Essentially your win rate and volatility is related to your skill advantage over your opponents (if you are much better than they are then you will have a higher win rate and a low volatility) whereas if you are only marginally better than your opponents your win rate will be low and you will have high volatility of results. So to answer your questions below

    1. How many hours in live poker is a good sample to evaluate your winrate? this will depend on your ability vs. your opponents, but if you graph your results and you have a fairly smooth trend line it should give you a pretty good idea (i found 200hrs gave me decent information). Note though that players are getting better over time, so just because your are doing well now doesnt mean you will always do well.
    2. What is a good standard stats for the standard deviation ($/hour)? Standard deviation will also depend on your ability vs that of your opponents, if my win rate at 1/3 is $35/hr then my standard deviation for a 2hr period is probably $300. Note though that i still have a ton of things that i need to work on, so as i get better, this variance will decrease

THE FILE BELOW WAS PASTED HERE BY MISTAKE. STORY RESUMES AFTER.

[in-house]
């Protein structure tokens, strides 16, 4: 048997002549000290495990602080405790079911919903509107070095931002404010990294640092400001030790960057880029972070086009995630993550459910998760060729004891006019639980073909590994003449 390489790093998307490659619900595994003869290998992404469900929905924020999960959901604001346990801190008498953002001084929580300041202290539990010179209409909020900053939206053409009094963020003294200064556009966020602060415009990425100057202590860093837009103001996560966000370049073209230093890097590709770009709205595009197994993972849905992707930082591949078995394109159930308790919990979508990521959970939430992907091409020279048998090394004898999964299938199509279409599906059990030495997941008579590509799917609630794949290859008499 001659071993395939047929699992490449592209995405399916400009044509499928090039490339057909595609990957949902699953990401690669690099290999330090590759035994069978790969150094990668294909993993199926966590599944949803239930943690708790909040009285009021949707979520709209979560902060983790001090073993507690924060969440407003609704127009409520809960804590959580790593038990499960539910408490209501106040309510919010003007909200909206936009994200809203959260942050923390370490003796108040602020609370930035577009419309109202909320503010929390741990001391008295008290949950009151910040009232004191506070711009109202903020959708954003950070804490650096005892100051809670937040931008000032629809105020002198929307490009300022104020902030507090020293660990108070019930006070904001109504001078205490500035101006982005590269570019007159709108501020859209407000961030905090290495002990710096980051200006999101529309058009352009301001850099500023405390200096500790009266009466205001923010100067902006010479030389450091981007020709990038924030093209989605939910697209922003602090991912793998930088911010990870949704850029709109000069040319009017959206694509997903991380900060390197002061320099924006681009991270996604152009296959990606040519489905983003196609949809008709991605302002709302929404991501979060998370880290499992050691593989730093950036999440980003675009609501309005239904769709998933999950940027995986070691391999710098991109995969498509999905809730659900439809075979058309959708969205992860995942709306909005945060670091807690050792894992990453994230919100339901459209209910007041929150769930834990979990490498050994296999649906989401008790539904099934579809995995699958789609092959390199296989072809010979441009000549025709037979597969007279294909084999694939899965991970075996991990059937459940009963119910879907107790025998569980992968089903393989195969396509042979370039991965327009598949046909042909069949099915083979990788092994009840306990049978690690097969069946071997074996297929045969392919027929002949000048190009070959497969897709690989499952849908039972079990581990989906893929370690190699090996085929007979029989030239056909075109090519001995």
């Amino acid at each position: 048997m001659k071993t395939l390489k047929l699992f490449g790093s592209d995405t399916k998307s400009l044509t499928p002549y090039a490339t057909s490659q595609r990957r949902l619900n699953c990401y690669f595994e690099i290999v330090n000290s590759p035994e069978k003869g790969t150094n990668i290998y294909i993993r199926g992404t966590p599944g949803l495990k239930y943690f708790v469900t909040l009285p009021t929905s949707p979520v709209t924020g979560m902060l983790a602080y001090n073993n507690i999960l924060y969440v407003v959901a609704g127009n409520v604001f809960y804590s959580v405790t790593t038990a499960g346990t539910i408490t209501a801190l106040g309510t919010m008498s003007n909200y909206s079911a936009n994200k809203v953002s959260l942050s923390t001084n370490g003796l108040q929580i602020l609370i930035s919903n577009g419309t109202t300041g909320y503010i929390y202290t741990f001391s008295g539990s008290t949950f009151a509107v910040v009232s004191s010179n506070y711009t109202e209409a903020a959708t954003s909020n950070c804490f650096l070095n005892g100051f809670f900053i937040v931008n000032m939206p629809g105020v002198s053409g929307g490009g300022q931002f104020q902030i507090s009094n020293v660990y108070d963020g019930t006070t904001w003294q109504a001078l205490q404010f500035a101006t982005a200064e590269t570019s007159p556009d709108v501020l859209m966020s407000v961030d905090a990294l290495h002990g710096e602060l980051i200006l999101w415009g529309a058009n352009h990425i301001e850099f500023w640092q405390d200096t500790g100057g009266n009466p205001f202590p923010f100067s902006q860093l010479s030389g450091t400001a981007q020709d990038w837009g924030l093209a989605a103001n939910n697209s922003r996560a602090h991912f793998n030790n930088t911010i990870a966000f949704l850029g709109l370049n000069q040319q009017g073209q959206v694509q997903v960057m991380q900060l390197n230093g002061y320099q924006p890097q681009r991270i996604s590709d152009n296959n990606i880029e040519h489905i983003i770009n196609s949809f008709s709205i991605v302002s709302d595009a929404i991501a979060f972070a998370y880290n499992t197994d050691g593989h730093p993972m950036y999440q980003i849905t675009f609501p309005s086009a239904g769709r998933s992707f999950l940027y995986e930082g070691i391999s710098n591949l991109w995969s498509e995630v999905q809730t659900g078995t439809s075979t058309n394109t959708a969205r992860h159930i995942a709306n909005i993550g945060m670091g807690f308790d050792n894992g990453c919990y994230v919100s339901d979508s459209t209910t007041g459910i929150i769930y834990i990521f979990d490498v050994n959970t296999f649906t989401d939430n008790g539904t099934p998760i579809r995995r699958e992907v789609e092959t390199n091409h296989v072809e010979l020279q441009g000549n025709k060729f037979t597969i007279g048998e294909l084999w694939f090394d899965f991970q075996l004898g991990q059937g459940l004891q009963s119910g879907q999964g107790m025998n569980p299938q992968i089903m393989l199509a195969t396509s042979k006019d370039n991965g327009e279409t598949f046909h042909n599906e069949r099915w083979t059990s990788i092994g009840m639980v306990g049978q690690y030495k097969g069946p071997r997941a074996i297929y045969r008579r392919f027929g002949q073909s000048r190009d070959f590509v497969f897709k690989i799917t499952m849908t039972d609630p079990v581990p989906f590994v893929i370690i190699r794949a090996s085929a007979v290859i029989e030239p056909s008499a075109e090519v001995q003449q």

3. What is a good winrate ($/hour) in a:
    - 1$/2$ NLHE game? Ive only played at one place in vegas at 1/2 (i generally play 1/3), but i actually found my win rate to be better at 1/2 than at 1/3 because the 1/2 players made many more serious errors that provided a lot of value - i think certainly $30+/hr is doeable at 1/2 and 1/3, and for the really skilled i think they could do a lot better on an average table
    - 2$/5$ NLHE game?
    - 5$/10$ NLHE game?

    hope this helps
  • ThehammahThehammah Posts: 7,090Subscriber